“I, therefore, urge you to remain vigilant and patriotic as some elements bent on reversing the gains of our independence are always looking for the slightest opportunity to exploit,” he said.
“Defence of our sovereignty is non-negotiable and it will never be bought or sold, therefore, the onus is now upon you to ensure that these gains are preserved for prosperity as we pass the button to you.”
The Zimbabwe Defence Forces (ZDF) said in a statement on Friday it had been approached by organisers of the rally, which it described as a “solidarity march”.
The statement went on: “ZDF is therefore advising the nation that for as long as the planned march remains orderly, peaceful… and without hate speech and incitement to cause violence, it fully supports the march.”
Liberal groups opposed to the president have also backed the protest. – BBC
BBC is reporting that in an unprecedented broadcast, several regional leaders have appeared on state TV saying that Mugabe should step down.
They also called for his wife Grace Mugabe to resign from the Zanu-PF party, and for ex-vice president Emmerson Mnangagwa to be reinstated in the party’s central committee.
The party’s members agreed to mobilise support for and attend Saturday’s rally. The party is planning to hold a special central committee session over the weekend to discuss the crisis.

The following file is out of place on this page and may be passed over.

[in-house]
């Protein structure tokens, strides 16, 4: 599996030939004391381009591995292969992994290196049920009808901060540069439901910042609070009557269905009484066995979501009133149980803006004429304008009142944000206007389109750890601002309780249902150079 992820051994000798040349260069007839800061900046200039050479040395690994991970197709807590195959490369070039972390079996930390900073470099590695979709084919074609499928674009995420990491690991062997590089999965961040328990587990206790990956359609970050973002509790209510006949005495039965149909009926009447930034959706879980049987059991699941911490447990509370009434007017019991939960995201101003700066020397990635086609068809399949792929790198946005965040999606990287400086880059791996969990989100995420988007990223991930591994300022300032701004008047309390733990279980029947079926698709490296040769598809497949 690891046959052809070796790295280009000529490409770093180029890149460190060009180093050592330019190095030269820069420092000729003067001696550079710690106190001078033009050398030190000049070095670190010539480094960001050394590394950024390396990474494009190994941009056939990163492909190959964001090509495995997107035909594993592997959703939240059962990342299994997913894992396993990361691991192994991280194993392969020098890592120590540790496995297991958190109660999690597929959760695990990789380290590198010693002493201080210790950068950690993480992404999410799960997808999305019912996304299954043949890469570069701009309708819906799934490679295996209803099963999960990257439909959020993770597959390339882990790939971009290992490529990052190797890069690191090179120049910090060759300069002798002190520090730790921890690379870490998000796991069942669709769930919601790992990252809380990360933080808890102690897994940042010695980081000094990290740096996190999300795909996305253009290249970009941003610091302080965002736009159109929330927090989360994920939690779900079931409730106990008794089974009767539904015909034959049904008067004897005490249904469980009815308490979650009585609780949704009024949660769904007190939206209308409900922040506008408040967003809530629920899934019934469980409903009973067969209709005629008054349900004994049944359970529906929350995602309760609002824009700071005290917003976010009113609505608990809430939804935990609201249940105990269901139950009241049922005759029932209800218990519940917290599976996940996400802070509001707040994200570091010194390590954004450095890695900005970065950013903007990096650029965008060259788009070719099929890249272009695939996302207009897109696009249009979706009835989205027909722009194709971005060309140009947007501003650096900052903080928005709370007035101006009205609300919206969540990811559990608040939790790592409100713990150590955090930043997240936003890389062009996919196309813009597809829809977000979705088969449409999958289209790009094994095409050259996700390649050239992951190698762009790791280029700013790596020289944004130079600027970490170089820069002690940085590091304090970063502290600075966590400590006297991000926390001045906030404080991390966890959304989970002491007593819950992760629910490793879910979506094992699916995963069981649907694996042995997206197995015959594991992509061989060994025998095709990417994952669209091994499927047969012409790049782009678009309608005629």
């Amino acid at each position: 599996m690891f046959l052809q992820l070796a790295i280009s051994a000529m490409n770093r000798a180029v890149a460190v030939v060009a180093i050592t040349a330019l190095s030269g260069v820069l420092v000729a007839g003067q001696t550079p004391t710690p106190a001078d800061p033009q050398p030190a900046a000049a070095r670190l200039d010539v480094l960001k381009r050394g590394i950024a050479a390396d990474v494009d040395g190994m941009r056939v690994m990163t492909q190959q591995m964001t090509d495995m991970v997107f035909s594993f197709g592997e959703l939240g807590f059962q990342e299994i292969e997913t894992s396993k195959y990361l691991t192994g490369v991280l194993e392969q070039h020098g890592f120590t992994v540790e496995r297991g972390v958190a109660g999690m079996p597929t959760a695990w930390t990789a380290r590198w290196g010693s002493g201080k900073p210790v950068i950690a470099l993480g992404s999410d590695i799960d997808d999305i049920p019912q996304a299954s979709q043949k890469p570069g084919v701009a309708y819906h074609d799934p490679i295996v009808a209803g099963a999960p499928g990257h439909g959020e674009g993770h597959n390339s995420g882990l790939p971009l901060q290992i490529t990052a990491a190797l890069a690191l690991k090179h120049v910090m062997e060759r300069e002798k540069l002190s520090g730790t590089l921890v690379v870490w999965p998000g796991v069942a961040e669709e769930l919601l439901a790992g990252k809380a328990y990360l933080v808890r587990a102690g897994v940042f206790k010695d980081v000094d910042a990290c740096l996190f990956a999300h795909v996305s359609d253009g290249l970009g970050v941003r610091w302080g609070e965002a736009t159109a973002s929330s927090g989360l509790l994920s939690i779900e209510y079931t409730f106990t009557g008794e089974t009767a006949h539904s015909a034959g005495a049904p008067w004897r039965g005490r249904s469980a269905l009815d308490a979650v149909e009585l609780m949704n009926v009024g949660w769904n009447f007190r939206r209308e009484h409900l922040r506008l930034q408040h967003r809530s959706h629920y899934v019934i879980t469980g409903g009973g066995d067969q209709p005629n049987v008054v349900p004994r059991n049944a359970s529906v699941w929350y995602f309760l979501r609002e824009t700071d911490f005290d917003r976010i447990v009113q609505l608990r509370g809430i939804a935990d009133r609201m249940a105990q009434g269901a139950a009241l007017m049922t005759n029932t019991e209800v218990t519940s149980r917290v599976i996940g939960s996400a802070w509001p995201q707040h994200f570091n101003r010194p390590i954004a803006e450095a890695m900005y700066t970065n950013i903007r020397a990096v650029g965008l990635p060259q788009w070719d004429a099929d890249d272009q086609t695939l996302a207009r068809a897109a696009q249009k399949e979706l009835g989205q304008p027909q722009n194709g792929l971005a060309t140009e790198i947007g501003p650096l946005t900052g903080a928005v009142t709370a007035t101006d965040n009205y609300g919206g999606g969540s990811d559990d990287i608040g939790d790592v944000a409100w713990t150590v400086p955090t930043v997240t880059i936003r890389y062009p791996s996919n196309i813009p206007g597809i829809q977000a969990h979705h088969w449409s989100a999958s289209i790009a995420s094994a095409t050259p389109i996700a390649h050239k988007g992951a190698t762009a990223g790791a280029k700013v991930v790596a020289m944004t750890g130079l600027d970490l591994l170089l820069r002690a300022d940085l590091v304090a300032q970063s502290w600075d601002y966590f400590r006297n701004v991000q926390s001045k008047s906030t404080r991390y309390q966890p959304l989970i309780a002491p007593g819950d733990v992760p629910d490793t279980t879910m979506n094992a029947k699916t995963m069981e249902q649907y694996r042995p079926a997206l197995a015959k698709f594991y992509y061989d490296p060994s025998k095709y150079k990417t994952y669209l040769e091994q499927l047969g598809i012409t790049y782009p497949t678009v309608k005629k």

According to AP:
Zimbabwe’s state-run Herald newspaper says all 10 of the ruling party’s provincial branches are calling for President Robert Mugabe and his wife to resign, and they seek a special Central Committee meeting within two days.
The report late on Friday also says the party branches seek the reinstatement of former vice president Emmerson Mnangagwa, whose firing last week led the military to step in and put Mugabe under house arrest.
As calls for Mugabe’s departure grow, the ruling party appears to be positioning Mnangagwa to represent it in next year’s elections.
The march on Saturday is backed by the military, which said is a statement on Friday that its operation “remains solid” and Zimbabweans are urged to remain patient.
Mutsvangwa gave president Mugabe an ultimatum that he must resign by Saturday.
“Between now and tomorrow (on Saturday), we are giving a very strong warning to Mugabe and his wife… He won’t be allowed to continue,” he said Mutsvangwa.
Veterans of Zimbabwe’s independence war were loyal supporters of Mugabe, but they turned against him as friction grew between the president and the military.
The generals took over late on Tuesday after vice president Emmerson Mnangagwa was abruptly sacked and Mugabe’s wife Grace emerged in prime position to succeed her increasingly frail husband.
“The generals have done a fantastic job. It’s done, it’s finished.”
“We want to restore our pride and tomorrow is the day… we can finish the job which the army started.”
“There’s no going back about Mugabe. He must leave.”
Zimbabweans are expected to converge in their big numbers on Saturday for a protest against President Robert Mugabe who has rule the country for 37 years.
War veterans leader Chris Mutsvangwa told a press conference in Harare on Friday that the “game was up” for Mugabe, 93, and his wife Grace, 52.
Mutsvangwa called for a huge turnout at street protests, appealing to all Zimbabwean business people and those in the diaspora to finance the peaceful march.